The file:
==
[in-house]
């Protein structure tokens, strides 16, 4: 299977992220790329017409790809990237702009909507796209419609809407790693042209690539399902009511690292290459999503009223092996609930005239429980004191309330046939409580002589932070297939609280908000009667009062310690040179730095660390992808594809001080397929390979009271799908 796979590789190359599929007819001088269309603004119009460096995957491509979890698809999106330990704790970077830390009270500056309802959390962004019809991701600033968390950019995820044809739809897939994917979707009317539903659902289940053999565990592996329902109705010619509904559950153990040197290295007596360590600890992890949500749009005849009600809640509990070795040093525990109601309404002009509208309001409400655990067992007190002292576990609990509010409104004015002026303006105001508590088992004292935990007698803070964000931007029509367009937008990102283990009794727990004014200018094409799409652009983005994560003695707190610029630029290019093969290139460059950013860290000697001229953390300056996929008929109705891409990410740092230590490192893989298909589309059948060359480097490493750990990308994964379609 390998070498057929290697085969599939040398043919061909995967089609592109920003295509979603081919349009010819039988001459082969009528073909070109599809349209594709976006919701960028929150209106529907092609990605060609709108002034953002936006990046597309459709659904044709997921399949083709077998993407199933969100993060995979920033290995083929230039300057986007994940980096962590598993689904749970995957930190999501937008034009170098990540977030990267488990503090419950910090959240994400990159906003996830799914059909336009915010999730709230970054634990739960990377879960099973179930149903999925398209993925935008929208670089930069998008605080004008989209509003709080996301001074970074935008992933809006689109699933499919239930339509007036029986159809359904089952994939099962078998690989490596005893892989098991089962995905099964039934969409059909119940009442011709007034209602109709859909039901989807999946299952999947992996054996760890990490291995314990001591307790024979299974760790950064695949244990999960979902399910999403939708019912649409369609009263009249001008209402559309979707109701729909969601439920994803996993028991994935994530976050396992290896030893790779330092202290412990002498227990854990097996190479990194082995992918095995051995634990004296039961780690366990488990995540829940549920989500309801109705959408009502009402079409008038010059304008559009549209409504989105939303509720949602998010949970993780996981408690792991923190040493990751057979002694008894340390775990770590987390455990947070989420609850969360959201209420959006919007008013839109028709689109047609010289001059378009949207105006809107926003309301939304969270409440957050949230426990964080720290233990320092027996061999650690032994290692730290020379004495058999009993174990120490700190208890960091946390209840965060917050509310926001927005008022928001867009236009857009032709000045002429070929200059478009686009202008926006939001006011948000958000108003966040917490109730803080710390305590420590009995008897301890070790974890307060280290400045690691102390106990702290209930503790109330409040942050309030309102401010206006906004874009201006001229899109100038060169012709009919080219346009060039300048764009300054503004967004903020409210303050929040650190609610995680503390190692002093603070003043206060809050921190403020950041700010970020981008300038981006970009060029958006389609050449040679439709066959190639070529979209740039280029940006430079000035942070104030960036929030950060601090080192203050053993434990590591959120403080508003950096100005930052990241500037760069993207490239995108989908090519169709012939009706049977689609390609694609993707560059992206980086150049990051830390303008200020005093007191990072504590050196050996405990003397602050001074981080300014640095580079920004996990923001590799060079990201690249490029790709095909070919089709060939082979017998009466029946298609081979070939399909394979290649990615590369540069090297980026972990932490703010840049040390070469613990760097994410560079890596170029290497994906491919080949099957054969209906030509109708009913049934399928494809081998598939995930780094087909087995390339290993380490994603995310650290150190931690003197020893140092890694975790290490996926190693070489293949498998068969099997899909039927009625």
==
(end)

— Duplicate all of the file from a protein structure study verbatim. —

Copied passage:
[in-house]
């Protein structure tokens, strides 16, 4: 299977992220790329017409790809990237702009909507796209419609809407790693042209690539399902009511690292290459999503009223092996609930005239429980004191309330046939409580002589932070297939609280908000009667009062310690040179730095660390992808594809001080397929390979009271799908 796979590789190359599929007819001088269309603004119009460096995957491509979890698809999106330990704790970077830390009270500056309802959390962004019809991701600033968390950019995820044809739809897939994917979707009317539903659902289940053999565990592996329902109705010619509904559950153990040197290295007596360590600890992890949500749009005849009600809640509990070795040093525990109601309404002009509208309001409400655990067992007190002292576990609990509010409104004015002026303006105001508590088992004292935990007698803070964000931007029509367009937008990102283990009794727990004014200018094409799409652009983005994560003695707190610029630029290019093969290139460059950013860290000697001229953390300056996929008929109705891409990410740092230590490192893989298909589309059948060359480097490493750990990308994964379609 390998070498057929290697085969599939040398043919061909995967089609592109920003295509979603081919349009010819039988001459082969009528073909070109599809349209594709976006919701960028929150209106529907092609990605060609709108002034953002936006990046597309459709659904044709997921399949083709077998993407199933969100993060995979920033290995083929230039300057986007994940980096962590598993689904749970995957930190999501937008034009170098990540977030990267488990503090419950910090959240994400990159906003996830799914059909336009915010999730709230970054634990739960990377879960099973179930149903999925398209993925935008929208670089930069998008605080004008989209509003709080996301001074970074935008992933809006689109699933499919239930339509007036029986159809359904089952994939099962078998690989490596005893892989098991089962995905099964039934969409059909119940009442011709007034209602109709859909039901989807999946299952999947992996054996760890990490291995314990001591307790024979299974760790950064695949244990999960979902399910999403939708019912649409369609009263009249001008209402559309979707109701729909969601439920994803996993028991994935994530976050396992290896030893790779330092202290412990002498227990854990097996190479990194082995992918095995051995634990004296039961780690366990488990995540829940549920989500309801109705959408009502009402079409008038010059304008559009549209409504989105939303509720949602998010949970993780996981408690792991923190040493990751057979002694008894340390775990770590987390455990947070989420609850969360959201209420959006919007008013839109028709689109047609010289001059378009949207105006809107926003309301939304969270409440957050949230426990964080720290233990320092027996061999650690032994290692730290020379004495058999009993174990120490700190208890960091946390209840965060917050509310926001927005008022928001867009236009857009032709000045002429070929200059478009686009202008926006939001006011948000958000108003966040917490109730803080710390305590420590009995008897301890070790974890307060280290400045690691102390106990702290209930503790109330409040942050309030309102401010206006906004874009201006001229899109100038060169012709009919080219346009060039300048764009300054503004967004903020409210303050929040650190609610995680503390190692002093603070003043206060809050921190403020950041700010970020981008300038981006970009060029958006389609050449040679439709066959190639070529979209740039280029940006430079000035942070104030960036929030950060601090080192203050053993434990590591959120403080508003950096100005930052990241500037760069993207490239995108989908090519169709012939009706049977689609390609694609993707560059992206980086150049990051830390303008200020005093007191990072504590050196050996405990003397602050001074981080300014640095580079920004996990923001590799060079990201690249490029790709095909070919089709060939082979017998009466029946298609081979070939399909394979290649990615590369540069090297980026972990932490703010840049040390070469613990760097994410560079890596170029290497994906491919080949099957054969209906030509109708009913049934399928494809081998598939995930780094087909087995390339290993380490994603995310650290150190931690003197020893140092890694975790290490996926190693070489293949498998068969099997899909039927009625």